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Balustrade

1862 (made)
Artist/Maker
Place of origin

These four demonstration panels of scrolling foliage in a reformed Gothic style and set within a continuous balustrade were probably intended as display samples for the International Exhibition of 1862. It is thought that these panels were manufactured by John Hardman and Co. of Birmingham.

John Hardman (1812 - 1867) was a member of prominent Roman Catholic family of Birmingham button manufacturers. In 1837 he met A.W.N. Pugin, with whom he developed a close friendship. On Pugin's suggestion, Hardman set up his own metalwork enterprise in 1838 named John Hardman & Co. William Powell, Hardman's brother-in-law, was his partner in the firm. They described themselves as 'Medieval Metalworkers' and produced ecclesiastical and domestic plate after designs in a rich Gothic style provided by Pugin. From 1845 the company also made stained glass to designs by Pugin, and later to designs provided by Pugin's only pupil, and Hardman's nephew, John Hardman Powell.

Object details

Categories
Object type
Materials and techniques
Wrought iron
Brief description
Balustrade, (a series of exhibition panels), wrought iron. England, Birmingham, about 1862.
Physical description
A series of four wrought iron panels of scrolling foliage in a reformed Gothic style, mounted as a continuous balustrade.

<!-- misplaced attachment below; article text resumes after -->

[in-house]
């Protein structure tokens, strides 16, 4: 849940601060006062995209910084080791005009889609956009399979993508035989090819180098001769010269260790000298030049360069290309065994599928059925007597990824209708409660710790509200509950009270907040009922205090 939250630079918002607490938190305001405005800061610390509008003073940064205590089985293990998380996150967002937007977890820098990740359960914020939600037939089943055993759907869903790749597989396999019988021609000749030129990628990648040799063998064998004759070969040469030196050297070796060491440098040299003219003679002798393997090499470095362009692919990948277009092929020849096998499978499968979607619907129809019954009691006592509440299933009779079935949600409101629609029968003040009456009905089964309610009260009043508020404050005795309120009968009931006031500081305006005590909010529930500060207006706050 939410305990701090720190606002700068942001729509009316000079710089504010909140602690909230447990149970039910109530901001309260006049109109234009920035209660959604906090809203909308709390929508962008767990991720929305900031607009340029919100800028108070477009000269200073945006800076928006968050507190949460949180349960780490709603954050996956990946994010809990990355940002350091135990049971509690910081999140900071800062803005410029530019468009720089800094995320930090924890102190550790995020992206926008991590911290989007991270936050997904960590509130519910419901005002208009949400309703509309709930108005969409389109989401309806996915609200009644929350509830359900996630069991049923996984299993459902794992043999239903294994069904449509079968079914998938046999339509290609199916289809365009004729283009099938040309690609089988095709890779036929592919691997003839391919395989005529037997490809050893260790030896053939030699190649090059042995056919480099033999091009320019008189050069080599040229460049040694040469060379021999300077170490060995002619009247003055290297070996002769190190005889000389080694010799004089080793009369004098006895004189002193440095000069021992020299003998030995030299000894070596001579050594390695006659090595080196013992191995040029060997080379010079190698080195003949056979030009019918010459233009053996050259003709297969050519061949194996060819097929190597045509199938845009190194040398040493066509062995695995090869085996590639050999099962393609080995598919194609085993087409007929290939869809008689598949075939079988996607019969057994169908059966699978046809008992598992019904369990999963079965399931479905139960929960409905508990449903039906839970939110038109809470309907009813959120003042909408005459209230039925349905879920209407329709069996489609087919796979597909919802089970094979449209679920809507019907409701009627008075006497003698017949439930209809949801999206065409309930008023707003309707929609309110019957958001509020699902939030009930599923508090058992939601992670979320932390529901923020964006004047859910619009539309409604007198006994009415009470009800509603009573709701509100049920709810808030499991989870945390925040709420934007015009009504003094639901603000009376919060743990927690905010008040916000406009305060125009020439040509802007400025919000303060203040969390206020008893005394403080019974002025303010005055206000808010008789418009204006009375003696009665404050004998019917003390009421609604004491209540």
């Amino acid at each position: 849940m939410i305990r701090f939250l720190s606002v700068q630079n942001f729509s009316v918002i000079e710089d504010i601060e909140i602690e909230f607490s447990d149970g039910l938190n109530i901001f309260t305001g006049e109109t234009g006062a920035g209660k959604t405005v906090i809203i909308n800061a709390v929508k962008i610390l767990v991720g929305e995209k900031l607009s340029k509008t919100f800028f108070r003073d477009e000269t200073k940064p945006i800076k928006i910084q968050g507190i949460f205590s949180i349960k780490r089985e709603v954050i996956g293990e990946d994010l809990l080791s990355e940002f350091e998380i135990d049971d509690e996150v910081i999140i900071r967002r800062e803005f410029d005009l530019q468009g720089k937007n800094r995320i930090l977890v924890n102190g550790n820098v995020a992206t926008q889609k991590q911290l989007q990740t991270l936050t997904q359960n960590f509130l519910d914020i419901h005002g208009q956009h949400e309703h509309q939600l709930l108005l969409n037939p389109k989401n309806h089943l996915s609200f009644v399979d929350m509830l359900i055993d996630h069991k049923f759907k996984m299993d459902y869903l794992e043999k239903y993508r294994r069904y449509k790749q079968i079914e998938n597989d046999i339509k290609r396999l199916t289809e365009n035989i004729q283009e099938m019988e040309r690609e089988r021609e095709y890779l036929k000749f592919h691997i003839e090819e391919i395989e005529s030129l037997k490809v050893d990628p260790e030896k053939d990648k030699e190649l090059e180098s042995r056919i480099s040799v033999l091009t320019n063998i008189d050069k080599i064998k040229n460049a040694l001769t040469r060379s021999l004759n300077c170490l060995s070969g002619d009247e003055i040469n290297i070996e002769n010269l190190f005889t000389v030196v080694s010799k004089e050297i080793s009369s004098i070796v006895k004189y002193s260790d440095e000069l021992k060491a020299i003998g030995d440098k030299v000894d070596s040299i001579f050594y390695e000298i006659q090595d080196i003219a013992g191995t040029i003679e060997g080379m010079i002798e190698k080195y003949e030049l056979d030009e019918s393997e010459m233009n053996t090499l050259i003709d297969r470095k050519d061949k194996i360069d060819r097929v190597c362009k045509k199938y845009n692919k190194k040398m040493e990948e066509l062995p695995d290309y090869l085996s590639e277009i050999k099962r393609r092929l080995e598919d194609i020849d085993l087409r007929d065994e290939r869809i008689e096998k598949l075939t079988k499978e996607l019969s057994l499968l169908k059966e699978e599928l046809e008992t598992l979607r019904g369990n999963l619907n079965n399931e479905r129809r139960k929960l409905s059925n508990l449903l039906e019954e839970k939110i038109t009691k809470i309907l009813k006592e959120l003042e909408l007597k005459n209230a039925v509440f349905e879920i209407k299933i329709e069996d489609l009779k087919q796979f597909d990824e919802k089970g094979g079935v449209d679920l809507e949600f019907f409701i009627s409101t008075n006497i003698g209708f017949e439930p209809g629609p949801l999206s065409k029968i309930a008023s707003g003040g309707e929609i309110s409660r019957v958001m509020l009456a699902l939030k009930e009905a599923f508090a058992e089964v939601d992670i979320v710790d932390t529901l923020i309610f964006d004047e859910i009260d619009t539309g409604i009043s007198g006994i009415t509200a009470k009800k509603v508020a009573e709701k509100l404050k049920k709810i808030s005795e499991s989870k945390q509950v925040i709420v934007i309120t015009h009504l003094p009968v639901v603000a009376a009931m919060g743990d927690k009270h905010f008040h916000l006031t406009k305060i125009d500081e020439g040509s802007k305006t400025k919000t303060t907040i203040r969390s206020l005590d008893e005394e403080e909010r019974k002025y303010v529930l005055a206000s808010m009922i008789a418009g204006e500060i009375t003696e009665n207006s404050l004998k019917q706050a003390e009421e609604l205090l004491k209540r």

Dimensions
  • Length: 274cm
Marks and inscriptions
No marks
Credit line
Given by Michael and Mariko Whiteway
Object history
These four demonstration panels of scrolling foliage in a reformed Gothic style and set within a continuous balustrade were probably intended as display samples for the International Exhibition of 1862. It is thought that these panels were manufactured by John Hardman and Co. of Birmingham.
Historical context
John Hardman (1812 - 1867) was a member of prominent Roman Catholic family of Birmingham button manufacturers. In 1837 he met A.W.N. Pugin, with whom he developed a close friendship. On Pugin's suggestion, Hardman set up his own metalwork enterprise in 1838 named John Hardman & Co. William Powell, Hardman's brother-in-law, was his partner in the firm. They described themselves as 'Medieval Metalworkers' and produced ecclesiastical and domestic plate after designs in a rich Gothic style provided by Pugin. From 1845 the company also made stained glass to designs by Pugin, and later to designs provided by Pugin's only pupil, and Hardman's nephew, John Hardman Powell.
Subject depicted
Summary
These four demonstration panels of scrolling foliage in a reformed Gothic style and set within a continuous balustrade were probably intended as display samples for the International Exhibition of 1862. It is thought that these panels were manufactured by John Hardman and Co. of Birmingham.

John Hardman (1812 - 1867) was a member of prominent Roman Catholic family of Birmingham button manufacturers. In 1837 he met A.W.N. Pugin, with whom he developed a close friendship. On Pugin's suggestion, Hardman set up his own metalwork enterprise in 1838 named John Hardman & Co. William Powell, Hardman's brother-in-law, was his partner in the firm. They described themselves as 'Medieval Metalworkers' and produced ecclesiastical and domestic plate after designs in a rich Gothic style provided by Pugin. From 1845 the company also made stained glass to designs by Pugin, and later to designs provided by Pugin's only pupil, and Hardman's nephew, John Hardman Powell.
Collection
Accession number
M.223-2007

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Record createdJune 24, 2009
Record URL
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